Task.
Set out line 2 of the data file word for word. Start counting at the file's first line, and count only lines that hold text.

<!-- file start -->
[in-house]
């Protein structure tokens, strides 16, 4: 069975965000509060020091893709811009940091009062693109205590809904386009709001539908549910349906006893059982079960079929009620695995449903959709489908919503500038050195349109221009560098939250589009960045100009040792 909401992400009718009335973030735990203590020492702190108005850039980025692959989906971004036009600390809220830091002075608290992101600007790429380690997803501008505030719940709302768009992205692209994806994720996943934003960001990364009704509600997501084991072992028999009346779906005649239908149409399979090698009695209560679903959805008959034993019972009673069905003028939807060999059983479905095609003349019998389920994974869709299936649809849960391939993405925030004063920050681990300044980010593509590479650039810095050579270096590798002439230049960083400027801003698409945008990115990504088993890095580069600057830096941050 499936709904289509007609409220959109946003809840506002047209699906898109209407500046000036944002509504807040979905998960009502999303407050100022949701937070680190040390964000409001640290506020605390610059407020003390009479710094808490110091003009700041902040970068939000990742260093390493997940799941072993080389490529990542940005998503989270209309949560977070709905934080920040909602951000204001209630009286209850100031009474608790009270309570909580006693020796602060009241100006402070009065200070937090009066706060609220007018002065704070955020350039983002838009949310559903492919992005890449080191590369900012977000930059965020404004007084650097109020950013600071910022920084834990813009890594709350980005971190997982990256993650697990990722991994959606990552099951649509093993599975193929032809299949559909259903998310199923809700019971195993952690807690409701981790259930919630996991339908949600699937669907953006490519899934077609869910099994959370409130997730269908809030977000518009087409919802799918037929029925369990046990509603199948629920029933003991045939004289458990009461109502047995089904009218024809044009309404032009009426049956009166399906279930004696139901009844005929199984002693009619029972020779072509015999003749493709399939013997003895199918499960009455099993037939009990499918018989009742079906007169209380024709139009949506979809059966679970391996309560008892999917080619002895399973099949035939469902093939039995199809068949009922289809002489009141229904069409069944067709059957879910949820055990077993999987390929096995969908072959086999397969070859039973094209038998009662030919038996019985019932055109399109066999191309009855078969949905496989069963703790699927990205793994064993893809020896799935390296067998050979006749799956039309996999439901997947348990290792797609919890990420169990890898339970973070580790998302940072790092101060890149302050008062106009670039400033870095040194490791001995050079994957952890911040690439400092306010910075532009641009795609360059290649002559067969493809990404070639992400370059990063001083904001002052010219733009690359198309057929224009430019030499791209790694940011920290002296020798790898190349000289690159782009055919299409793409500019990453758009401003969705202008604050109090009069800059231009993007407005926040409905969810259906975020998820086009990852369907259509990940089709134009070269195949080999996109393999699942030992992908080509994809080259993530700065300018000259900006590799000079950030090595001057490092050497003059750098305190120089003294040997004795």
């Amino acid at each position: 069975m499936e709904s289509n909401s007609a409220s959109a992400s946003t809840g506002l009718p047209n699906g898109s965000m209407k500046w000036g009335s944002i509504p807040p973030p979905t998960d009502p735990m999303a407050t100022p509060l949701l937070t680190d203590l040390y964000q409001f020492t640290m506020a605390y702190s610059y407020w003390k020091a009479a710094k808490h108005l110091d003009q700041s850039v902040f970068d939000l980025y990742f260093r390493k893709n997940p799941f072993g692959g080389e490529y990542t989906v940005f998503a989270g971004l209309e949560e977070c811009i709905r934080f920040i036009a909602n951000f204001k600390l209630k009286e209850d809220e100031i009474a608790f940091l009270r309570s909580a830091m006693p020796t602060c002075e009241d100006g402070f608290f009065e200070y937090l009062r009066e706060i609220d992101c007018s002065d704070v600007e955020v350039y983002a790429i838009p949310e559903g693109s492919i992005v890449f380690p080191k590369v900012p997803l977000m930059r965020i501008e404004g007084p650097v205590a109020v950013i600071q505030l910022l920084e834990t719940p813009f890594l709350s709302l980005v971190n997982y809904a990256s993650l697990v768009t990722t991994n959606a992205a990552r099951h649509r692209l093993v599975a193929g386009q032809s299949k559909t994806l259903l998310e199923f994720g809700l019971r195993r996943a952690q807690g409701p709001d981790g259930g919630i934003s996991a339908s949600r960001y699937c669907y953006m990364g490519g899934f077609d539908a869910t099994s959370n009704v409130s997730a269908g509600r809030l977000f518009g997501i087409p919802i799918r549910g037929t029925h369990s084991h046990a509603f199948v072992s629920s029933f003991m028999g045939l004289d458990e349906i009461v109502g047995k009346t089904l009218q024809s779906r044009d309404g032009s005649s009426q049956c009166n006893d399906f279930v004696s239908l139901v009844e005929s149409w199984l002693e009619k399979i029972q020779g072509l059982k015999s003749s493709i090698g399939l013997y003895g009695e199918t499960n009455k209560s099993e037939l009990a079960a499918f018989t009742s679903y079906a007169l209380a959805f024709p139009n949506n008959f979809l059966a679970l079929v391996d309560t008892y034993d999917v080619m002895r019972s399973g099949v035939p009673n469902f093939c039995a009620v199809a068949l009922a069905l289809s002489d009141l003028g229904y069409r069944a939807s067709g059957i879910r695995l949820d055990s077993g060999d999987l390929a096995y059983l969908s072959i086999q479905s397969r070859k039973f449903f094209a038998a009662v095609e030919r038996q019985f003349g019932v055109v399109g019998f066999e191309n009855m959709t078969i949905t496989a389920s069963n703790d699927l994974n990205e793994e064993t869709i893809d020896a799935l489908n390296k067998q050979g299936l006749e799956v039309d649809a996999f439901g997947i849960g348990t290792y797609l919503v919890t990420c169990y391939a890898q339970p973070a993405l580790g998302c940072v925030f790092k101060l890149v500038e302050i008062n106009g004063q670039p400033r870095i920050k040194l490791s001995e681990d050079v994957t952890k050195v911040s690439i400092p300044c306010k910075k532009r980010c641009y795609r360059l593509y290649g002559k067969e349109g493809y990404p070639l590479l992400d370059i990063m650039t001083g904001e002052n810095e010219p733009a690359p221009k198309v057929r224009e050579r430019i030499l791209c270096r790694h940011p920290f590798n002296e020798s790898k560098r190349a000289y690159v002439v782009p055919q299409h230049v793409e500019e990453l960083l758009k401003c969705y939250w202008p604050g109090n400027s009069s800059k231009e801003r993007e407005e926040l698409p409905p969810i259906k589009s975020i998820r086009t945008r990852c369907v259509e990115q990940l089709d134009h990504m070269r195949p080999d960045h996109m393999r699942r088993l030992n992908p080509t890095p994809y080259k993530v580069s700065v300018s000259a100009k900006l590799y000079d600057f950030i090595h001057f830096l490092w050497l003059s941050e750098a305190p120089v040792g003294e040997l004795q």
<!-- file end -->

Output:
């Protein structure tokens, strides 16, 4: 069975965000509060020091893709811009940091009062693109205590809904386009709001539908549910349906006893059982079960079929009620695995449903959709489908919503500038050195349109221009560098939250589009960045100009040792 909401992400009718009335973030735990203590020492702190108005850039980025692959989906971004036009600390809220830091002075608290992101600007790429380690997803501008505030719940709302768009992205692209994806994720996943934003960001990364009704509600997501084991072992028999009346779906005649239908149409399979090698009695209560679903959805008959034993019972009673069905003028939807060999059983479905095609003349019998389920994974869709299936649809849960391939993405925030004063920050681990300044980010593509590479650039810095050579270096590798002439230049960083400027801003698409945008990115990504088993890095580069600057830096941050 499936709904289509007609409220959109946003809840506002047209699906898109209407500046000036944002509504807040979905998960009502999303407050100022949701937070680190040390964000409001640290506020605390610059407020003390009479710094808490110091003009700041902040970068939000990742260093390493997940799941072993080389490529990542940005998503989270209309949560977070709905934080920040909602951000204001209630009286209850100031009474608790009270309570909580006693020796602060009241100006402070009065200070937090009066706060609220007018002065704070955020350039983002838009949310559903492919992005890449080191590369900012977000930059965020404004007084650097109020950013600071910022920084834990813009890594709350980005971190997982990256993650697990990722991994959606990552099951649509093993599975193929032809299949559909259903998310199923809700019971195993952690807690409701981790259930919630996991339908949600699937669907953006490519899934077609869910099994959370409130997730269908809030977000518009087409919802799918037929029925369990046990509603199948629920029933003991045939004289458990009461109502047995089904009218024809044009309404032009009426049956009166399906279930004696139901009844005929199984002693009619029972020779072509015999003749493709399939013997003895199918499960009455099993037939009990499918018989009742079906007169209380024709139009949506979809059966679970391996309560008892999917080619002895399973099949035939469902093939039995199809068949009922289809002489009141229904069409069944067709059957879910949820055990077993999987390929096995969908072959086999397969070859039973094209038998009662030919038996019985019932055109399109066999191309009855078969949905496989069963703790699927990205793994064993893809020896799935390296067998050979006749799956039309996999439901997947348990290792797609919890990420169990890898339970973070580790998302940072790092101060890149302050008062106009670039400033870095040194490791001995050079994957952890911040690439400092306010910075532009641009795609360059290649002559067969493809990404070639992400370059990063001083904001002052010219733009690359198309057929224009430019030499791209790694940011920290002296020798790898190349000289690159782009055919299409793409500019990453758009401003969705202008604050109090009069800059231009993007407005926040409905969810259906975020998820086009990852369907259509990940089709134009070269195949080999996109393999699942030992992908080509994809080259993530700065300018000259900006590799000079950030090595001057490092050497003059750098305190120089003294040997004795």